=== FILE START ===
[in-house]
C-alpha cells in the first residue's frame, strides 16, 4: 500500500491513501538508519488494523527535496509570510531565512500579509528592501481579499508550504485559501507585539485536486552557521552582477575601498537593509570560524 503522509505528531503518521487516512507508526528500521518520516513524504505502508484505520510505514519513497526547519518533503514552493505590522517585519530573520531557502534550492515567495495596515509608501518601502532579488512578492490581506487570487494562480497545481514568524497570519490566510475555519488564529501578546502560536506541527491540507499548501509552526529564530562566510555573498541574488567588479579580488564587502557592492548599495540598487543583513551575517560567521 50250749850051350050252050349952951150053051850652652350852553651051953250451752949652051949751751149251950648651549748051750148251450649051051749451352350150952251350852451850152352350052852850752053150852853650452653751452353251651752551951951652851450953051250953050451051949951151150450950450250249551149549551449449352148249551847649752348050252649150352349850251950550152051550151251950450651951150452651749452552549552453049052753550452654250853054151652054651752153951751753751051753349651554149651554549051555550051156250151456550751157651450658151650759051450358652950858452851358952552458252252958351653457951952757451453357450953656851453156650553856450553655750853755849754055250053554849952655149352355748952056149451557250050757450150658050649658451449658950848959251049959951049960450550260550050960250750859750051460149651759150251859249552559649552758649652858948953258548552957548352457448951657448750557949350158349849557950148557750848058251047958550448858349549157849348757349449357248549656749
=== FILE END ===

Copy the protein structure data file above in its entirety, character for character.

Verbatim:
[in-house]
C-alpha cells in the first residue's frame, strides 16, 4: 500500500491513501538508519488494523527535496509570510531565512500579509528592501481579499508550504485559501507585539485536486552557521552582477575601498537593509570560524 503522509505528531503518521487516512507508526528500521518520516513524504505502508484505520510505514519513497526547519518533503514552493505590522517585519530573520531557502534550492515567495495596515509608501518601502532579488512578492490581506487570487494562480497545481514568524497570519490566510475555519488564529501578546502560536506541527491540507499548501509552526529564530562566510555573498541574488567588479579580488564587502557592492548599495540598487543583513551575517560567521 50250749850051350050252050349952951150053051850652652350852553651051953250451752949652051949751751149251950648651549748051750148251450649051051749451352350150952251350852451850152352350052852850752053150852853650452653751452353251651752551951951652851450953051250953050451051949951151150450950450250249551149549551449449352148249551847649752348050252649150352349850251950550152051550151251950450651951150452651749452552549552453049052753550452654250853054151652054651752153951751753751051753349651554149651554549051555550051156250151456550751157651450658151650759051450358652950858452851358952552458252252958351653457951952757451453357450953656851453156650553856450553655750853755849754055250053554849952655149352355748952056149451557250050757450150658050649658451449658950848959251049959951049960450550260550050960250750859750051460149651759150251859249552559649552758649652858948953258548552957548352457448951657448750557949350158349849557950148557750848058251047958550448858349549157849348757349449357248549656749